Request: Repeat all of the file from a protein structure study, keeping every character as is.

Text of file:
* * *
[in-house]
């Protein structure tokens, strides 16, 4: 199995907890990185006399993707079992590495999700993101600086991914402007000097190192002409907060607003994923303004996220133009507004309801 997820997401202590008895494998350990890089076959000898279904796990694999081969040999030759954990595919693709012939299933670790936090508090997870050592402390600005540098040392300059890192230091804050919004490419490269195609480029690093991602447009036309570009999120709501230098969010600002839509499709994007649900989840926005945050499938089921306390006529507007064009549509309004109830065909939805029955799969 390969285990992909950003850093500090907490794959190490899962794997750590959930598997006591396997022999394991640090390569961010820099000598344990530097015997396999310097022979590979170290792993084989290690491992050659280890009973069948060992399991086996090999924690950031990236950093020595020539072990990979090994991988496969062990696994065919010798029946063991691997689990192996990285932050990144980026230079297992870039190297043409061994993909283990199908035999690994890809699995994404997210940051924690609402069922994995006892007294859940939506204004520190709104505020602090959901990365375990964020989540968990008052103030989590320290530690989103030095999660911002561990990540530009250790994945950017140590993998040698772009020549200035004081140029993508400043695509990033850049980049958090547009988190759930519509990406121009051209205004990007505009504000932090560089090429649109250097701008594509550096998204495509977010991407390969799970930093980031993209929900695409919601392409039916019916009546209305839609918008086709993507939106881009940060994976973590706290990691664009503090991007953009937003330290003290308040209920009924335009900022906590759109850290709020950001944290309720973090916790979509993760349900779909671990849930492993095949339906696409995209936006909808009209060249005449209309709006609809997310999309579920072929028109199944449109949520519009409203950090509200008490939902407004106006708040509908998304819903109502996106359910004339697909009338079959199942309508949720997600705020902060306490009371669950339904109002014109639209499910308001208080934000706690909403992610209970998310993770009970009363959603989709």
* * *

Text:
[in-house]
């Protein structure tokens, strides 16, 4: 199995907890990185006399993707079992590495999700993101600086991914402007000097190192002409907060607003994923303004996220133009507004309801 997820997401202590008895494998350990890089076959000898279904796990694999081969040999030759954990595919693709012939299933670790936090508090997870050592402390600005540098040392300059890192230091804050919004490419490269195609480029690093991602447009036309570009999120709501230098969010600002839509499709994007649900989840926005945050499938089921306390006529507007064009549509309004109830065909939805029955799969 390969285990992909950003850093500090907490794959190490899962794997750590959930598997006591396997022999394991640090390569961010820099000598344990530097015997396999310097022979590979170290792993084989290690491992050659280890009973069948060992399991086996090999924690950031990236950093020595020539072990990979090994991988496969062990696994065919010798029946063991691997689990192996990285932050990144980026230079297992870039190297043409061994993909283990199908035999690994890809699995994404997210940051924690609402069922994995006892007294859940939506204004520190709104505020602090959901990365375990964020989540968990008052103030989590320290530690989103030095999660911002561990990540530009250790994945950017140590993998040698772009020549200035004081140029993508400043695509990033850049980049958090547009988190759930519509990406121009051209205004990007505009504000932090560089090429649109250097701008594509550096998204495509977010991407390969799970930093980031993209929900695409919601392409039916019916009546209305839609918008086709993507939106881009940060994976973590706290990691664009503090991007953009937003330290003290308040209920009924335009900022906590759109850290709020950001944290309720973090916790979509993760349900779909671990849930492993095949339906696409995209936006909808009209060249005449209309709006609809997310999309579920072929028109199944449109949520519009409203950090509200008490939902407004106006708040509908998304819903109502996106359910004339697909009338079959199942309508949720997600705020902060306490009371669950339904109002014109639209499910308001208080934000706690909403992610209970998310993770009970009363959603989709």